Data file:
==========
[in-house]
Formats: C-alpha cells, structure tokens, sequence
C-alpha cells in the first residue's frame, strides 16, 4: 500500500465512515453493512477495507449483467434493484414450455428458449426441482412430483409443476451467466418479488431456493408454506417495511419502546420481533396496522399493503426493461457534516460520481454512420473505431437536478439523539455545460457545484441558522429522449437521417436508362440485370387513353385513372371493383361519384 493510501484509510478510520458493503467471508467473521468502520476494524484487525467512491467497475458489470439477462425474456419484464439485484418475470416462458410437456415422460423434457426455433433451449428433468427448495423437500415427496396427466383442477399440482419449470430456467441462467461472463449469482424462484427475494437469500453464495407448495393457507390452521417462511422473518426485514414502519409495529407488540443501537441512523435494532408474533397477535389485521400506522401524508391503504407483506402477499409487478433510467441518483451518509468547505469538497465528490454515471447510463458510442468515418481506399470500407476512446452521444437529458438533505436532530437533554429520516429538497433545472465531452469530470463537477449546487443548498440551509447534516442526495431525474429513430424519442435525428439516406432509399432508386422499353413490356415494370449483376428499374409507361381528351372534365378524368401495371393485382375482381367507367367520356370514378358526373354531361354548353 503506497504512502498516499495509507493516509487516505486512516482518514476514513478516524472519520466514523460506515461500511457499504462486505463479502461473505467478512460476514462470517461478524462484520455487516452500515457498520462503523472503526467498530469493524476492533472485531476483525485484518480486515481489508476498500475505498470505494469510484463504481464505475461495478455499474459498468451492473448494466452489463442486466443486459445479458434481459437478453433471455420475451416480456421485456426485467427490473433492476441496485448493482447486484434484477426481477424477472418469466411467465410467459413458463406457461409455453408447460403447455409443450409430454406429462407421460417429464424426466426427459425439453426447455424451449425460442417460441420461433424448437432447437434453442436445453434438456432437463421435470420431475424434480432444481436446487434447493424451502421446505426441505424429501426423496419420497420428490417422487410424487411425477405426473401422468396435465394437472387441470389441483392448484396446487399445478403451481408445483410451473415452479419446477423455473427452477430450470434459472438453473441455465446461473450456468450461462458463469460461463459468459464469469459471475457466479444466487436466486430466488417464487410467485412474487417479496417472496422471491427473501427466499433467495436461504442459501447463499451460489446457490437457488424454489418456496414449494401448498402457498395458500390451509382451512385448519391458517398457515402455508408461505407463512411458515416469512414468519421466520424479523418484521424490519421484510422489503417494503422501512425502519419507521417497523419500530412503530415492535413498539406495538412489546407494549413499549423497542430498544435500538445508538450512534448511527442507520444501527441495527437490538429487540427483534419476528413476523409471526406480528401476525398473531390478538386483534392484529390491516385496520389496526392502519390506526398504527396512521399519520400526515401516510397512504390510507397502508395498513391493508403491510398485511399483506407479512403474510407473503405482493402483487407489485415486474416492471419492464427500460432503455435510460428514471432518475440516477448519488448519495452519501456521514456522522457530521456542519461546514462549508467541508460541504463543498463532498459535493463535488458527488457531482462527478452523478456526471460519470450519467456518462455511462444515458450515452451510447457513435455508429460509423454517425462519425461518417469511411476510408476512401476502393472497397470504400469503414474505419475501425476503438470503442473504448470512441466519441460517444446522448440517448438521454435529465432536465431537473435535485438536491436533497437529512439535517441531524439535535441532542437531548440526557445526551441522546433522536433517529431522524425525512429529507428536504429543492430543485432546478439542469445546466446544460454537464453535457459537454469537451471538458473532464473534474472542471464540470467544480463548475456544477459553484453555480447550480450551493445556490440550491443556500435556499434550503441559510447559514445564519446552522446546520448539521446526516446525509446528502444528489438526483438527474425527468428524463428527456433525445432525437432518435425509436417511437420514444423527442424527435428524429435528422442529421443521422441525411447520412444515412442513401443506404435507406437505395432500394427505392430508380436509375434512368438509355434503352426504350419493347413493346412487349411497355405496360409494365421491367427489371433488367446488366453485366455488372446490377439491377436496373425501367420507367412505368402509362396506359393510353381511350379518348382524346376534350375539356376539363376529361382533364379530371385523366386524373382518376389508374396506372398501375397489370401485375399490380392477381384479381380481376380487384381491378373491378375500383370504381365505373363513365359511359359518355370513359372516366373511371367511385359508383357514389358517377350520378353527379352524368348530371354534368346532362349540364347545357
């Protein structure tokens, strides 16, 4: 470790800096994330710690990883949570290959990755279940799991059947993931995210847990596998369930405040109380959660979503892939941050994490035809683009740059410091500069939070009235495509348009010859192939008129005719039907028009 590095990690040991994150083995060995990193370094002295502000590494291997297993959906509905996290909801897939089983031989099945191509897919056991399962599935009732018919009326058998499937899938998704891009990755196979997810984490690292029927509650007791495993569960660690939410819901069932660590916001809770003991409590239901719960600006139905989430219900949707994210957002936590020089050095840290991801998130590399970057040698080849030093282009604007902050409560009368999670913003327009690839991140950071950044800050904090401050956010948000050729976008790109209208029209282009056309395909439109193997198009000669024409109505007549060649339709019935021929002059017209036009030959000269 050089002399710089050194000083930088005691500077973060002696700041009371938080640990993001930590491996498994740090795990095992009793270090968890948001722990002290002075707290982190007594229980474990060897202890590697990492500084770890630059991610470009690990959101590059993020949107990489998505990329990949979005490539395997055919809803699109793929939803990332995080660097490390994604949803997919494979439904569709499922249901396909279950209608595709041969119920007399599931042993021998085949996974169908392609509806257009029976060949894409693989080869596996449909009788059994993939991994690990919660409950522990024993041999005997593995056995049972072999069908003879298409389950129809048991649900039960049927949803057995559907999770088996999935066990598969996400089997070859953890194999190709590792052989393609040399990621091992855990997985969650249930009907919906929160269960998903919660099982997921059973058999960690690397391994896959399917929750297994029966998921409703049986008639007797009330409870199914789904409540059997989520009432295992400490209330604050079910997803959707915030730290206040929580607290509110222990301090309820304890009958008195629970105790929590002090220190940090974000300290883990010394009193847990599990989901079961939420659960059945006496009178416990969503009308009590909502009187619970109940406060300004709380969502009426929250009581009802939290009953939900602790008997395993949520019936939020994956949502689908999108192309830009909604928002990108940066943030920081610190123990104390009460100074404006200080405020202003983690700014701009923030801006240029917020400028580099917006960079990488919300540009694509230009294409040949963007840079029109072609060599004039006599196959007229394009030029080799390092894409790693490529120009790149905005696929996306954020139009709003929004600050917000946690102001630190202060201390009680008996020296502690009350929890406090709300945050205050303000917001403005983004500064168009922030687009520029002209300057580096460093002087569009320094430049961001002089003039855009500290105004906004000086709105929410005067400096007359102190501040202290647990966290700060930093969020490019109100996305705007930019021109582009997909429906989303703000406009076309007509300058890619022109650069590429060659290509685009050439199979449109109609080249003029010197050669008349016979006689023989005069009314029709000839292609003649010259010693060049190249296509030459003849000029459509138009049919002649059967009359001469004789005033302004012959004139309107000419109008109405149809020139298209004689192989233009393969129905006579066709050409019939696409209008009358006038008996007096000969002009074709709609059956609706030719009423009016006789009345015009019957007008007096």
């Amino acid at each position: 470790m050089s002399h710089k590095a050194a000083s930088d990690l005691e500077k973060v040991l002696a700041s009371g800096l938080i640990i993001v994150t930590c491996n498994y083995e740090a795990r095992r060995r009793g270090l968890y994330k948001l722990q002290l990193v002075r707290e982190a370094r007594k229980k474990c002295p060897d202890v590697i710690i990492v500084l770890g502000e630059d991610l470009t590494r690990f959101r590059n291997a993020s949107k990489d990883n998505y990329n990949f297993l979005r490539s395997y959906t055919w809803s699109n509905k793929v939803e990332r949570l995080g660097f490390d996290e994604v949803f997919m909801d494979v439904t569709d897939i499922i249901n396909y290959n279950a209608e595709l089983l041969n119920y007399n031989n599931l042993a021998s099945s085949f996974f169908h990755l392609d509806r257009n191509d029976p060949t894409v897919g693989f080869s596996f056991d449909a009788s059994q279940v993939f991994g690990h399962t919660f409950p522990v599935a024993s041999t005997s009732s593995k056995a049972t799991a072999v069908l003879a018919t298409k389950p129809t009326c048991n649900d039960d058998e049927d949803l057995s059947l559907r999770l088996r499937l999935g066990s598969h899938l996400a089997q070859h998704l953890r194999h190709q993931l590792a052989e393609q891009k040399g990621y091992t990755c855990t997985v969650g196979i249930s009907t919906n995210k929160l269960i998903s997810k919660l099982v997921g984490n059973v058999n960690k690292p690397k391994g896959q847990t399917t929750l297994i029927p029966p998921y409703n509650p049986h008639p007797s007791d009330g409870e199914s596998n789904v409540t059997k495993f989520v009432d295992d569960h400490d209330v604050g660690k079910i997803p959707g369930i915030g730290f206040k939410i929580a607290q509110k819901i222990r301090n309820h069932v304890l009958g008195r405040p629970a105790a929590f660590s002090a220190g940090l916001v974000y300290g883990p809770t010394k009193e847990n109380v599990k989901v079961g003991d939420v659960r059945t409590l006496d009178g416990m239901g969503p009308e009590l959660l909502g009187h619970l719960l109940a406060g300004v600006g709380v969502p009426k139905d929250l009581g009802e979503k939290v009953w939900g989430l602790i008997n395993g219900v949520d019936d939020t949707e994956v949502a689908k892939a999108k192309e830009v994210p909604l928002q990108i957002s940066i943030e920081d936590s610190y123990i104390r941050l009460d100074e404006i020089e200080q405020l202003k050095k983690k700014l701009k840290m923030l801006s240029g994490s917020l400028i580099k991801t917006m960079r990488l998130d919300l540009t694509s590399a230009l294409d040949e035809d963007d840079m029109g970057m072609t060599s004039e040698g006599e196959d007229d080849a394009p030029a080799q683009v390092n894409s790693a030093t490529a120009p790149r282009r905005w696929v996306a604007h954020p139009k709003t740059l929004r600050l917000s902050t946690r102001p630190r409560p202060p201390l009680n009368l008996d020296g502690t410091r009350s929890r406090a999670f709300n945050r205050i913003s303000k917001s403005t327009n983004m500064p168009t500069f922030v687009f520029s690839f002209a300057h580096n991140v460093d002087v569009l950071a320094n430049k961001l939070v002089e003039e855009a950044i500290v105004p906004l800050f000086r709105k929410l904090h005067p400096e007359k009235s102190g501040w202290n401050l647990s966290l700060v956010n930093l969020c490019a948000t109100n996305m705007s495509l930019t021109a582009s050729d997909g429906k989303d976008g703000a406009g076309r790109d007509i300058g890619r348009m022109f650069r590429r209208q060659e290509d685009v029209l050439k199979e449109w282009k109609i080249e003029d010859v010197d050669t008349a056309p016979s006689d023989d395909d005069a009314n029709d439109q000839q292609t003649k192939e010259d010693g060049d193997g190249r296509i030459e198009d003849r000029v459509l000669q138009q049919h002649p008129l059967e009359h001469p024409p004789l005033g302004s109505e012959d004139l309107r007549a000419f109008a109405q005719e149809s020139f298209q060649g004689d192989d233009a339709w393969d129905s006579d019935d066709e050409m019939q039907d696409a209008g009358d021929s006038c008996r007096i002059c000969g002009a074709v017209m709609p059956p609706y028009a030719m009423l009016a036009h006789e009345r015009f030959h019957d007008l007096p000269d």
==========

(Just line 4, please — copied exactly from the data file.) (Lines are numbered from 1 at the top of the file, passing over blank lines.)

């Protein structure tokens, strides 16, 4: 470790800096994330710690990883949570290959990755279940799991059947993931995210847990596998369930405040109380959660979503892939941050994490035809683009740059410091500069939070009235495509348009010859192939008129005719039907028009 590095990690040991994150083995060995990193370094002295502000590494291997297993959906509905996290909801897939089983031989099945191509897919056991399962599935009732018919009326058998499937899938998704891009990755196979997810984490690292029927509650007791495993569960660690939410819901069932660590916001809770003991409590239901719960600006139905989430219900949707994210957002936590020089050095840290991801998130590399970057040698080849030093282009604007902050409560009368999670913003327009690839991140950071950044800050904090401050956010948000050729976008790109209208029209282009056309395909439109193997198009000669024409109505007549060649339709019935021929002059017209036009030959000269 050089002399710089050194000083930088005691500077973060002696700041009371938080640990993001930590491996498994740090795990095992009793270090968890948001722990002290002075707290982190007594229980474990060897202890590697990492500084770890630059991610470009690990959101590059993020949107990489998505990329990949979005490539395997055919809803699109793929939803990332995080660097490390994604949803997919494979439904569709499922249901396909279950209608595709041969119920007399599931042993021998085949996974169908392609509806257009029976060949894409693989080869596996449909009788059994993939991994690990919660409950522990024993041999005997593995056995049972072999069908003879298409389950129809048991649900039960049927949803057995559907999770088996999935066990598969996400089997070859953890194999190709590792052989393609040399990621091992855990997985969650249930009907919906929160269960998903919660099982997921059973058999960690690397391994896959399917929750297994029966998921409703049986008639007797009330409870199914789904409540059997989520009432295992400490209330604050079910997803959707915030730290206040929580607290509110222990301090309820304890009958008195629970105790929590002090220190940090974000300290883990010394009193847990599990989901079961939420659960059945006496009178416990969503009308009590909502009187619970109940406060300004709380969502009426929250009581009802939290009953939900602790008997395993949520019936939020994956949502689908999108192309830009909604928002990108940066943030920081610190123990104390009460100074404006200080405020202003983690700014701009923030801006240029917020400028580099917006960079990488919300540009694509230009294409040949963007840079029109072609060599004039006599196959007229394009030029080799390092894409790693490529120009790149905005696929996306954020139009709003929004600050917000946690102001630190202060201390009680008996020296502690009350929890406090709300945050205050303000917001403005983004500064168009922030687009520029002209300057580096460093002087569009320094430049961001002089003039855009500290105004906004000086709105929410005067400096007359102190501040202290647990966290700060930093969020490019109100996305705007930019021109582009997909429906989303703000406009076309007509300058890619022109650069590429060659290509685009050439199979449109109609080249003029010197050669008349016979006689023989005069009314029709000839292609003649010259010693060049190249296509030459003849000029459509138009049919002649059967009359001469004789005033302004012959004139309107000419109008109405149809020139298209004689192989233009393969129905006579066709050409019939696409209008009358006038008996007096000969002009074709709609059956609706030719009423009016006789009345015009019957007008007096």